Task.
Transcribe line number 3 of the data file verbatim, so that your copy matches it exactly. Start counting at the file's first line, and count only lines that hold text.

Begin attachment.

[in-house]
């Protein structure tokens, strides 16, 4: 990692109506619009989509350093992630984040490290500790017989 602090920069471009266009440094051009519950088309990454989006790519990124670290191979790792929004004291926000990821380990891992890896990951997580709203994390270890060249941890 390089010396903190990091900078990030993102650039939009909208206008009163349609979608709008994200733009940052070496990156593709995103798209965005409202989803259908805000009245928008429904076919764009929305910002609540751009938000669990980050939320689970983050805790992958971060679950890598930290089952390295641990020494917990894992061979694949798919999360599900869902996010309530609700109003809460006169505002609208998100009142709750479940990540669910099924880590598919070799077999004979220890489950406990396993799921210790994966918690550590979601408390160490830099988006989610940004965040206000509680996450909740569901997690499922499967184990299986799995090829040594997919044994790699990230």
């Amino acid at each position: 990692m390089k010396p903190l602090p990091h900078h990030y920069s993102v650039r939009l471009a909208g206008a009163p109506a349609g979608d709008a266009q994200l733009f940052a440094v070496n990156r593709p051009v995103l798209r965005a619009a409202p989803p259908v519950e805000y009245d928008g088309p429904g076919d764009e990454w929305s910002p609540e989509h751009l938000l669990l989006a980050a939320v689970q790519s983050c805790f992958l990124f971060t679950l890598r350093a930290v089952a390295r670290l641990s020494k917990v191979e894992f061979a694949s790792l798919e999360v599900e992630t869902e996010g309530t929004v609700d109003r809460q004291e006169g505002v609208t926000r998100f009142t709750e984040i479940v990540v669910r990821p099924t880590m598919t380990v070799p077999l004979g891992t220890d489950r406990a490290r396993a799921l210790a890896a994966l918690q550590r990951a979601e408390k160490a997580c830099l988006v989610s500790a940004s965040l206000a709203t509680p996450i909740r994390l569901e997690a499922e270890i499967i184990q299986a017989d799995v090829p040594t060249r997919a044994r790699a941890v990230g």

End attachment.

């Amino acid at each position: 990692m390089k010396p903190l602090p990091h900078h990030y920069s993102v650039r939009l471009a909208g206008a009163p109506a349609g979608d709008a266009q994200l733009f940052a440094v070496n990156r593709p051009v995103l798209r965005a619009a409202p989803p259908v519950e805000y009245d928008g088309p429904g076919d764009e990454w929305s910002p609540e989509h751009l938000l669990l989006a980050a939320v689970q790519s983050c805790f992958l990124f971060t679950l890598r350093a930290v089952a390295r670290l641990s020494k917990v191979e894992f061979a694949s790792l798919e999360v599900e992630t869902e996010g309530t929004v609700d109003r809460q004291e006169g505002v609208t926000r998100f009142t709750e984040i479940v990540v669910r990821p099924t880590m598919t380990v070799p077999l004979g891992t220890d489950r406990a490290r396993a799921l210790a890896a994966l918690q550590r990951a979601e408390k160490a997580c830099l988006v989610s500790a940004s965040l206000a709203t509680p996450i909740r994390l569901e997690a499922e270890i499967i184990q299986a017989d799995v090829p040594t060249r997919a044994r790699a941890v990230g």